Things you need to know about H pylori.

Helicobacter pylori (HEL-ik-oh BAK-ter pie-LOR-ee) is an infection that when found in the stomach is known to cause some stomach problems, including stomach ulcers. In fact, while spicy foods can make an ulcer feel worse, they are not the cause of stomach ulcers as once believed—most ulcers are caused by H pylori infection.

Another important thing to know about H pylori is that it is considered to be something that causes cancer in humans. Although most people with H pylori don’t get cancer, most people with stomach cancer get it as a result of H pylori infection.

Who gets H pylori?

Anyone can get H pylori. About half of the people in the world have it. In the United States about 1 in 3 people are affected, although it is more common among non-Hispanic black and Hispanic Americans, and most common among people from Southeast Asia.

How does H pylori make you feel sick?

The H pylori infection is a spiral-shaped bug—that’s what helicobacter means—“helico” for “helix” or “spiral” and “bacter” for “bacterium.” The bug spirals into the stomach’s protective lining, damaging it and allowing stomach acids to get through to the stomach wall. The bug can also irritate stomach cells and cause too much stomach acid.

In many cases H pylori won’t become active and make someone sick. When it does, problems can include "heartburn" located below the chest and above the stomach (an area called the upper abdomen) that lasts or keeps happening.

How is it spread?

H pylori is thought to spread through contaminated food and water and through direct contact with saliva. In most cases, the infection happens during childhood, especially in children living in poor, crowded areas with poor waste removal.

H pylori: Are you 1 in 3?

Roughly a third of people in the United States have an H pylori stomach infection. In most cases, this infection doesn’t become a problem. But if you suffer from indigestion that either won’t quit or keeps coming back, talk to your doctor about H pylori testing. It’s easy and can only help.

How can I learn whether I have H pylori?

For many people 55 and under, medical guidelines recommend two types of testing to learn if you’re infected with H pylori:

  • Breath test. For this test you breathe into a collection bag to provide a first breath sample. You then drink a harmless solution, and after a short wait, breathe into a second collection bag. The lab checks for changes between the first and second sample that tell whether you have H pylori. Request testing from your doctor, or visit www.MyLabReQuest.com to learn how you can order without a doctor’s order.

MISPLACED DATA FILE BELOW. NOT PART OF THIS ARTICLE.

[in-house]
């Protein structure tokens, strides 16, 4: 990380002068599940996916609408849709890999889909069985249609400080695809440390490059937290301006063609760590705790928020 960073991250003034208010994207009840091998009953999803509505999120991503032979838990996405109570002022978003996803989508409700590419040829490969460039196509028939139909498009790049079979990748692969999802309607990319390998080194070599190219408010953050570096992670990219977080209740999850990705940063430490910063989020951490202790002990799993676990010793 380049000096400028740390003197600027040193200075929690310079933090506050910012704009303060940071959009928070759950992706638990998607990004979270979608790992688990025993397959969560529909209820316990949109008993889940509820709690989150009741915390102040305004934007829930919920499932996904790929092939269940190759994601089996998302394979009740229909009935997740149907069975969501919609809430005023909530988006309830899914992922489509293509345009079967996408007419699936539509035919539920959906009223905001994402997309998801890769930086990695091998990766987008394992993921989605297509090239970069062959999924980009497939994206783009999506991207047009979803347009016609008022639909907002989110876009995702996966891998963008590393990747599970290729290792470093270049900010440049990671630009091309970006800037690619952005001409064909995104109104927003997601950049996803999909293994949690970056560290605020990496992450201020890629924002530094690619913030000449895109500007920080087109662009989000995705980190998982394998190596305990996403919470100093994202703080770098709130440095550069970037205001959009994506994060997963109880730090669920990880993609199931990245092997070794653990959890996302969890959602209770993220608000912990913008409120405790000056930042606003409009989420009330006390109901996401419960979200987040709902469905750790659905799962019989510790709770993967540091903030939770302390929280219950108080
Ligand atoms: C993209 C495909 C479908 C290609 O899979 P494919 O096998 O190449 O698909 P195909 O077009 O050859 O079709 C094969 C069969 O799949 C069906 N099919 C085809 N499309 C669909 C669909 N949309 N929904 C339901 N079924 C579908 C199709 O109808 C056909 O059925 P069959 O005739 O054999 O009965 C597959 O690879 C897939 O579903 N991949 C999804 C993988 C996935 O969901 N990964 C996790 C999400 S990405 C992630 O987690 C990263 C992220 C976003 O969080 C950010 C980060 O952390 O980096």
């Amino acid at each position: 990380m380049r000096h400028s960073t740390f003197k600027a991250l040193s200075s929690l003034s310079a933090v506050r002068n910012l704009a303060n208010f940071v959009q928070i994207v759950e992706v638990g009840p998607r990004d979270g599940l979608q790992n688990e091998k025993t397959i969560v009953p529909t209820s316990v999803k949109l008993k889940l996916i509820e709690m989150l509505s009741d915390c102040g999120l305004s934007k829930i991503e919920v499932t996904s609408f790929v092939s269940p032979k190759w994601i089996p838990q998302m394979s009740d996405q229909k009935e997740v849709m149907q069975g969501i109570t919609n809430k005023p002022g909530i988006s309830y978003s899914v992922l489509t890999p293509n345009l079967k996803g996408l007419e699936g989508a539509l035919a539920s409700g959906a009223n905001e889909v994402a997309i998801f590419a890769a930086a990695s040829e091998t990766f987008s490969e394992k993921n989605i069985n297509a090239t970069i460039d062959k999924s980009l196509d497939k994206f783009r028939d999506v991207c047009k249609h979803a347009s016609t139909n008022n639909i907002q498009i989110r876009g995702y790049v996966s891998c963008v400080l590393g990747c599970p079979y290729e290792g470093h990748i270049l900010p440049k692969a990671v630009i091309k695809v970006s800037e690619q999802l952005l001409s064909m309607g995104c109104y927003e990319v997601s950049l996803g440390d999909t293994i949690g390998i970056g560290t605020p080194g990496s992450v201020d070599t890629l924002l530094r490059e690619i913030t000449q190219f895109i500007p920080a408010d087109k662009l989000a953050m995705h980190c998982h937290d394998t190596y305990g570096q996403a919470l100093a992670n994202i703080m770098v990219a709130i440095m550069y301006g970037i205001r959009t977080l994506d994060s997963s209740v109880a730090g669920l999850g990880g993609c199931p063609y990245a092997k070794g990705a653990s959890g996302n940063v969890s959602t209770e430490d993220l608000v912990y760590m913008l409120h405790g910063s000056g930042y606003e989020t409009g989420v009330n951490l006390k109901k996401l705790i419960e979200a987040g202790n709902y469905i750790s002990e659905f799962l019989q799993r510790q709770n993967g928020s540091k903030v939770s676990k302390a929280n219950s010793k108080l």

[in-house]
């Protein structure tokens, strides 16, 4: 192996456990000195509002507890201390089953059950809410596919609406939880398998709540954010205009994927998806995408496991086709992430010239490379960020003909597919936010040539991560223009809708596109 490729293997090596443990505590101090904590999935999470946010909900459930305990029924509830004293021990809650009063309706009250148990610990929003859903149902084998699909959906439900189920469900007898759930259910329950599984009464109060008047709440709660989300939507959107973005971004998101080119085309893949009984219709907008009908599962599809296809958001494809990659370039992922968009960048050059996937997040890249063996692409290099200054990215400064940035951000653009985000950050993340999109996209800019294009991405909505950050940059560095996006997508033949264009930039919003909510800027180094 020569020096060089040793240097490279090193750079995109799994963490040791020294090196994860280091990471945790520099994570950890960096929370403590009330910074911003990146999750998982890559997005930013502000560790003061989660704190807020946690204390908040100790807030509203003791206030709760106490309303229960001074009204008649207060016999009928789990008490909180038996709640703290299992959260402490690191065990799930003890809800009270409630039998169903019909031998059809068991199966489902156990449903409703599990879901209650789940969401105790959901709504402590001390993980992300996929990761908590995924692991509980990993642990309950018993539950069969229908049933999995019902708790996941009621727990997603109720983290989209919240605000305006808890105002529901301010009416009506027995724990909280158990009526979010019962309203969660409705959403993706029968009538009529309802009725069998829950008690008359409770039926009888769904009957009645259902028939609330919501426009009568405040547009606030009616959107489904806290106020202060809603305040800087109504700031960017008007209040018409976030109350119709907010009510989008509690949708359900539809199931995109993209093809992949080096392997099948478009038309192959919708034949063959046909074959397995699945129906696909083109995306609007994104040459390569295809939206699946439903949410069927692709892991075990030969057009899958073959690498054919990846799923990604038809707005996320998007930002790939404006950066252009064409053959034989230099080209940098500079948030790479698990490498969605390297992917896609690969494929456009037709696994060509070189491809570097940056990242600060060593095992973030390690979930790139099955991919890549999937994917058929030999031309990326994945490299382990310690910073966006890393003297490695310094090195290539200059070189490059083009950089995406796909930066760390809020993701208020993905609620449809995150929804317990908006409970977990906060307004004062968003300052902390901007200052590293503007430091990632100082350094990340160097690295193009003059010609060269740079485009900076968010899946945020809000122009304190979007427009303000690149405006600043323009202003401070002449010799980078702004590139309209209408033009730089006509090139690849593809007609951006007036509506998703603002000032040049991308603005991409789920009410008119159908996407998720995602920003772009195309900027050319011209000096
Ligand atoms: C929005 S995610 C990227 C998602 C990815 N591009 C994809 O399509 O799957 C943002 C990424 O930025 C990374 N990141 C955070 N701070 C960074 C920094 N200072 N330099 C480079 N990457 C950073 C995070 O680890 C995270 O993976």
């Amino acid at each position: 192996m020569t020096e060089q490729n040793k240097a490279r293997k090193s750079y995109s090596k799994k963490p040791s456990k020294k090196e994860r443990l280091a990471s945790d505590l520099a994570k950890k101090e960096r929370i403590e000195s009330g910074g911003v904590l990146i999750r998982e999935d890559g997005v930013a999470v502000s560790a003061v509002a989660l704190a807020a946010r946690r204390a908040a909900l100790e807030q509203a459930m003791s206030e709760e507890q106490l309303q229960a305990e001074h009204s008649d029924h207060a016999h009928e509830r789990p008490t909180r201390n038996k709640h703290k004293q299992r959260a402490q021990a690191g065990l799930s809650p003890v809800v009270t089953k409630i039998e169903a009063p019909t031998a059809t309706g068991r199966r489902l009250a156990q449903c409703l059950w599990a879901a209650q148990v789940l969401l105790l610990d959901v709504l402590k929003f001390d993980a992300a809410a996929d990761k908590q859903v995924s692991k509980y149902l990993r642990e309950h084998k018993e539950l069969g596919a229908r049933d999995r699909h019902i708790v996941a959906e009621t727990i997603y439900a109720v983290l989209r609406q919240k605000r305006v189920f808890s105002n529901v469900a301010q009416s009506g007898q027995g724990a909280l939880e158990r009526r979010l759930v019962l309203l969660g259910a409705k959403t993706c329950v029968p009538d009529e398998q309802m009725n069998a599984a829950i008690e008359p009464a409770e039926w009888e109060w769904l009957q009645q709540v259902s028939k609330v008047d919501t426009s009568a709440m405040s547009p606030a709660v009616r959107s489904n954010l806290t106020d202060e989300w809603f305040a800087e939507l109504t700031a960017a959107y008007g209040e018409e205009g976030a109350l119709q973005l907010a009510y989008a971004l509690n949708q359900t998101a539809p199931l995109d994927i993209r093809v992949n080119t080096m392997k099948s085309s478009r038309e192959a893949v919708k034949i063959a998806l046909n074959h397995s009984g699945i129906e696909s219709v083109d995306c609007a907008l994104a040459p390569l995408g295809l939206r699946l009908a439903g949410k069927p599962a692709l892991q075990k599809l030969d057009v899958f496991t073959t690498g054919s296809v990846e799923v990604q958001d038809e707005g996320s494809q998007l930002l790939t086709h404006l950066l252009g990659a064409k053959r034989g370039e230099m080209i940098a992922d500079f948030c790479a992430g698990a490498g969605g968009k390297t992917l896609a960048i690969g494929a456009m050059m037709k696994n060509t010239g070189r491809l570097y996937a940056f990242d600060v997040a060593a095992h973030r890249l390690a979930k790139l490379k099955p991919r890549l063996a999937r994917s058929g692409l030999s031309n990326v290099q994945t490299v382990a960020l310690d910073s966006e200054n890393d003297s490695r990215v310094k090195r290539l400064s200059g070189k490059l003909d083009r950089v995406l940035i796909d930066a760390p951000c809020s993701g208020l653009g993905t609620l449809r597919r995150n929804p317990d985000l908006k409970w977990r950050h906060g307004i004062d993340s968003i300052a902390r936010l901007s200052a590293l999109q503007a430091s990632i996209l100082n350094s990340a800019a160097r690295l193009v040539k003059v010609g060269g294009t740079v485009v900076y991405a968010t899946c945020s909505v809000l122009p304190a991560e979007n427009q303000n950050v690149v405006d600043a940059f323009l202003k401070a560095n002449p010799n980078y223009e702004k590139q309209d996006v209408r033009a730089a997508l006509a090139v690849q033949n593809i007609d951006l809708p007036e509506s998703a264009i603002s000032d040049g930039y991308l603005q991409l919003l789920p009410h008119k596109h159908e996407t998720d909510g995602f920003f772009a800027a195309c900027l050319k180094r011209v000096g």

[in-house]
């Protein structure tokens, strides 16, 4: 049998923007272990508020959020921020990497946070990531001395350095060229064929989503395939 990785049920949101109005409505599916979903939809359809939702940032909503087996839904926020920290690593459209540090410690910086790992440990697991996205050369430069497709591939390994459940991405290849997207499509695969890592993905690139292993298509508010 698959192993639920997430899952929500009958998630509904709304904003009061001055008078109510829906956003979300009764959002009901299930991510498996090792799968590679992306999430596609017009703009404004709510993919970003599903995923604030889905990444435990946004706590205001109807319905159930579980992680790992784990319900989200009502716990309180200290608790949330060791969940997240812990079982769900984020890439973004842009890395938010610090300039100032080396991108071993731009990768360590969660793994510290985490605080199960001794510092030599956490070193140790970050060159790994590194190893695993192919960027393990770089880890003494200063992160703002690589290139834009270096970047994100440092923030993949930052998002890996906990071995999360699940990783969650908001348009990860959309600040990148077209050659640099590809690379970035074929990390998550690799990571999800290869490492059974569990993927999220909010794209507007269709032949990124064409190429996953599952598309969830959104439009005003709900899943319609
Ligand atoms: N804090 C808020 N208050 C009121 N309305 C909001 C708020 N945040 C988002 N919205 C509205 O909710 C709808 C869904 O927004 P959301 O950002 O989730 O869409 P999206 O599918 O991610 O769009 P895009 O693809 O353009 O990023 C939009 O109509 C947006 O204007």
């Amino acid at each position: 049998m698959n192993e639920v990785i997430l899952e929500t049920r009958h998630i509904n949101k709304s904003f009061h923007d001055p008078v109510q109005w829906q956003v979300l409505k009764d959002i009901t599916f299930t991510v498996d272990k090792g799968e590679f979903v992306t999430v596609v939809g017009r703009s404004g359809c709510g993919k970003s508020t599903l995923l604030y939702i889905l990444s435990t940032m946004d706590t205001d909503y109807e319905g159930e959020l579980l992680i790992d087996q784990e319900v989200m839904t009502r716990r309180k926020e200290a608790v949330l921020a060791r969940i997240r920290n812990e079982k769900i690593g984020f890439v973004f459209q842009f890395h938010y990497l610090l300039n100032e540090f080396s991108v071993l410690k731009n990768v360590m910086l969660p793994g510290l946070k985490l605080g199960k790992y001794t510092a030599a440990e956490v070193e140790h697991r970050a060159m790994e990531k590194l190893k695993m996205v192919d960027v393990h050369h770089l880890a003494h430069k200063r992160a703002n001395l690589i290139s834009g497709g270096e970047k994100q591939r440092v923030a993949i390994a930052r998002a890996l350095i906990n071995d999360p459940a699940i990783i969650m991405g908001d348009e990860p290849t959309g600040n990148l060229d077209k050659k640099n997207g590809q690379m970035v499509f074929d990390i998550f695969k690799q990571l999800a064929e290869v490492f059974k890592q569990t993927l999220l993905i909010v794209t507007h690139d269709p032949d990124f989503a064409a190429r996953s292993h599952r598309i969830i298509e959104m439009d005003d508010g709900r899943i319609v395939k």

• Stool test. A stool sample is required for this test; the lab checks it for the presence of
    H pylori.

Both tests are highly accurate, FDA-cleared and recommended by the American Gastroenterological Association (AGA) and the American College of Gastroenterology (ACG). Both tests may be covered by insurance. Important: although a blood test for H pylorimay be available, it is not as accurate as the other two tests and is no longer recommended. For these reasons, some insurers will no longer pay for blood testing for H pylori.

A third option: the “scope” test

If you are older than 55 or have what doctors call “alarm symptoms” such as stomach bleeding, medical experts recommend testing for H pylori using a procedure called anendoscopy (en-DOSS-ko-pee). This test is performed in the hospital. It involves snaking a tube with a camera through to the stomach and small intestine to examine both organs. A tiny tool can be passed through the tube to remove some tissue for doctors to test for H pylori. This test is considered very accurate but is only used in certain cases.

What is the treatment for H pylori?

Once active H pylori infection has been diagnosed, treatment may include the following:

  • A combination of bacteria-killing drugs called antibiotics
  • A medication such as Pepto-Bismol
  • Another medicine to reduce the acid in the stomach

At least two weeks after treatment is finished, you should be tested again to make sure the H pylori is gone. The AGA recommends it. Just remember test-treat-test.

Does treatment prevent stomach cancer?

There is some proof that early treatment of H pylori can reduce the risk of stomach cancer, although more proof is needed for doctors to be sure. Fortunately, only a very small number of H pylori patients—fewer than 1 in 1,000—will get stomach cancer, so it is very rare.

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